Sunday, August 17, 2014

Walking the Thin Line

Do Not Sell at Any Price – The Wild and Obsessive Hunt for the World’s Rarest 78rpm Records – Amanda Petrusich (Scribner Publishing)

I have told my wife for years; there is a thin line between collector and hoarder. As a one who considers himself to be firmly planted on the collector side of that line, I can still admit to the obsessive nature that author Amanda Petrusich delves into in her latest effort, Do Not Sell at Any Price – The Wild and Obsessive Hunt for the World’s Rarest 78rpm Records.

I chuckled out loud because I could totally relate to Petrusich as she detailed the early days of her career at the outset of the book, talking about the sheer joy of the daily trek to the mailbox to pull out the hoard of reviewer copies of albums and CDs that she received. It brought to mind the day I came home to find that the UPS driver had somehow carefully stacked a couple dozen 12 inch square boxes behind my screen door, filling the entire doorway from top to bottom and how they came crashing down when I open the door.

I could also relate to that joy, transitioning to disillusionment when the realization hot that there weren’t enough hours in the day to get through listening to all that music. I still consider myself a collector, so I can easily identify with the characters that Petrusich laces throughout this tale. Most people may not understand that it’s not just the end result, owning the item(s) they seek, that drives collectors; the magic of it is in the hunt.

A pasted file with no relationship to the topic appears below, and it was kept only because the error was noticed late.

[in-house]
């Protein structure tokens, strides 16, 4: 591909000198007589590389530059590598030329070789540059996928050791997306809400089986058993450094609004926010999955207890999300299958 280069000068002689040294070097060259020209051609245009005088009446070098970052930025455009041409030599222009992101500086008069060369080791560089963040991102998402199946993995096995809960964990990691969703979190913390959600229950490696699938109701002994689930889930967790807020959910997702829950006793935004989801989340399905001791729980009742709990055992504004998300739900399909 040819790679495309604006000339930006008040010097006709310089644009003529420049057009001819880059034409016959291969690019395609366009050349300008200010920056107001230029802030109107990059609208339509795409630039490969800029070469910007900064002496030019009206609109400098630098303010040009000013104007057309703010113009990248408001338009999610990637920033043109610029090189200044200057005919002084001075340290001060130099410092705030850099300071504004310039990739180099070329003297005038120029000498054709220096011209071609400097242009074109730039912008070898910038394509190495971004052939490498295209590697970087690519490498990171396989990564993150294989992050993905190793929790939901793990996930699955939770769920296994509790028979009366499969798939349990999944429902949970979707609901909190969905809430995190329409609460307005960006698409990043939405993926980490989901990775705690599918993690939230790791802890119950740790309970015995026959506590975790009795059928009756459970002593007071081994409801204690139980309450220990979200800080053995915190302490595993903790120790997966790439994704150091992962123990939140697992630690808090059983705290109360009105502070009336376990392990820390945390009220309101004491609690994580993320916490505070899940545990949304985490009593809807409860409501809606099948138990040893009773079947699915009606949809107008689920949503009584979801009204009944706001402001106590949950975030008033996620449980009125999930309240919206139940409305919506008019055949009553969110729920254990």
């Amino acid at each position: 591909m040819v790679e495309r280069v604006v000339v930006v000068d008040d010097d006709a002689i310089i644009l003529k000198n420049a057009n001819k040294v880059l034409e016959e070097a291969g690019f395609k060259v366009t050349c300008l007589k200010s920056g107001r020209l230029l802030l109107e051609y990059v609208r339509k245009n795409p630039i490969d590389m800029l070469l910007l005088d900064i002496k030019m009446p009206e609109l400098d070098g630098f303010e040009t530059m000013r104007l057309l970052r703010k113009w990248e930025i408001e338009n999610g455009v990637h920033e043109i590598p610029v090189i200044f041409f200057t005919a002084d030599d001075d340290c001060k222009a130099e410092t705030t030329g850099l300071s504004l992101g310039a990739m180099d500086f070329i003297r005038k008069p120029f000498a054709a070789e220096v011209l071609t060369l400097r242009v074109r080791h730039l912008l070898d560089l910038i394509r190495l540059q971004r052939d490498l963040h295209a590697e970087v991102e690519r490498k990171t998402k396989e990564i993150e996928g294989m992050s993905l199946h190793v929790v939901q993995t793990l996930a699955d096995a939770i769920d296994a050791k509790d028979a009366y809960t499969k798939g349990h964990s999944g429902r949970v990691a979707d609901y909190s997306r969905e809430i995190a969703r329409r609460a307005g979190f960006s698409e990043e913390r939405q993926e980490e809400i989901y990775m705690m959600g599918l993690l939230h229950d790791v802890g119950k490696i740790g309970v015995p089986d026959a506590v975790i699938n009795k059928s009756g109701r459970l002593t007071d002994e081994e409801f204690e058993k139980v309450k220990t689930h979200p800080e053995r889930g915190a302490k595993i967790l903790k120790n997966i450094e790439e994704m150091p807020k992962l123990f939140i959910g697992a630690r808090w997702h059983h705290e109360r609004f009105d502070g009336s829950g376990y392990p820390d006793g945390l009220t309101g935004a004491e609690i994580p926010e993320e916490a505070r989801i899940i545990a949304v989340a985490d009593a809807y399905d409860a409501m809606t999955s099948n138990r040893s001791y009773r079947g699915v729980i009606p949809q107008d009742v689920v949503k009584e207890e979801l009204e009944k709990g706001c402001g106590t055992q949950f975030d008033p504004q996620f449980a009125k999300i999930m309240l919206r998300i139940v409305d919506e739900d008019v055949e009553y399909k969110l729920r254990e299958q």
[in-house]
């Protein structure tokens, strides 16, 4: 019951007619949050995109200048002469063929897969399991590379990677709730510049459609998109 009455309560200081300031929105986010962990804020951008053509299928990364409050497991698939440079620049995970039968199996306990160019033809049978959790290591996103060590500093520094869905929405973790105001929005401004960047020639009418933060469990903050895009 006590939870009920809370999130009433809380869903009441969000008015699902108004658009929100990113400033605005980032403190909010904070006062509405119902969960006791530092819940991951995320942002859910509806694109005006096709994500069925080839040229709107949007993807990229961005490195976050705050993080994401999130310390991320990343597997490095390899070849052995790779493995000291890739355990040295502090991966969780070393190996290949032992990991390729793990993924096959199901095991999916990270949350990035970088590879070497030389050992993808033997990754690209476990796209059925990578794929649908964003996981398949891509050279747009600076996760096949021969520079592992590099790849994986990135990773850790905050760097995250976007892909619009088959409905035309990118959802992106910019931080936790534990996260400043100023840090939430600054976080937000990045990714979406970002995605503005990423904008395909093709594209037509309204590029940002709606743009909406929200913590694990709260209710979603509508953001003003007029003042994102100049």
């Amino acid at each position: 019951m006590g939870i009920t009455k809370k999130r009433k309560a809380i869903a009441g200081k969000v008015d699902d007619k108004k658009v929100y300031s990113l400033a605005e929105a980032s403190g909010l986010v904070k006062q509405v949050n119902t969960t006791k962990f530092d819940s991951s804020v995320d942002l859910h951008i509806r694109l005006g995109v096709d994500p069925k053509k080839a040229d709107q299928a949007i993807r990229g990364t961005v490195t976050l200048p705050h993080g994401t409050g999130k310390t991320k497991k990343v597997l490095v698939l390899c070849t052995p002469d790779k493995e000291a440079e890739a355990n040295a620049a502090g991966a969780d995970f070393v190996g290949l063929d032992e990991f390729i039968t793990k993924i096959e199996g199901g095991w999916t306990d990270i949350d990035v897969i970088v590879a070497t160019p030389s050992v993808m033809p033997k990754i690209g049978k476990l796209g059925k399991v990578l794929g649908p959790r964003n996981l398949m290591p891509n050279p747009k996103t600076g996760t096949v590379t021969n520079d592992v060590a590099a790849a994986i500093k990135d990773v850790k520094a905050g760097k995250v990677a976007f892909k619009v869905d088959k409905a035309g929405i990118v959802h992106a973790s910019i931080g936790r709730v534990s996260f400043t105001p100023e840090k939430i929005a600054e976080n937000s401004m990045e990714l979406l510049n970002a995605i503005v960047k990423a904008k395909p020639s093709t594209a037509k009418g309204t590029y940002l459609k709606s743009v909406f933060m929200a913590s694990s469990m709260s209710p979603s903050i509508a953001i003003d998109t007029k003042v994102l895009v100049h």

While most collect things that can be easily defined by catalog and list, the driving force of this band of 78 collectors, a secretive society to say the least, is the fact that they don’t know what they don’t know. The true rarity of these discs can’t really be measured; there is no authoritative catalog detailing these early recordings. This is a story of cultural archeologists and true detectives; on the hunt to track down and preserve a small slice of our history one disc at a time.
Petrusich infuses the story with not only the personalities and the naturally obsessive nature these folks bring to bear on the search, but also the almost built in time pressure that is the untold part of this story; as years pass and we get farther and farther away from the original source of these recordings it become more and more difficult to track down the details, the stories associated with these recordings, which is part of their natural attraction. It certainly make for one of the most intriguing stories I have read this year.

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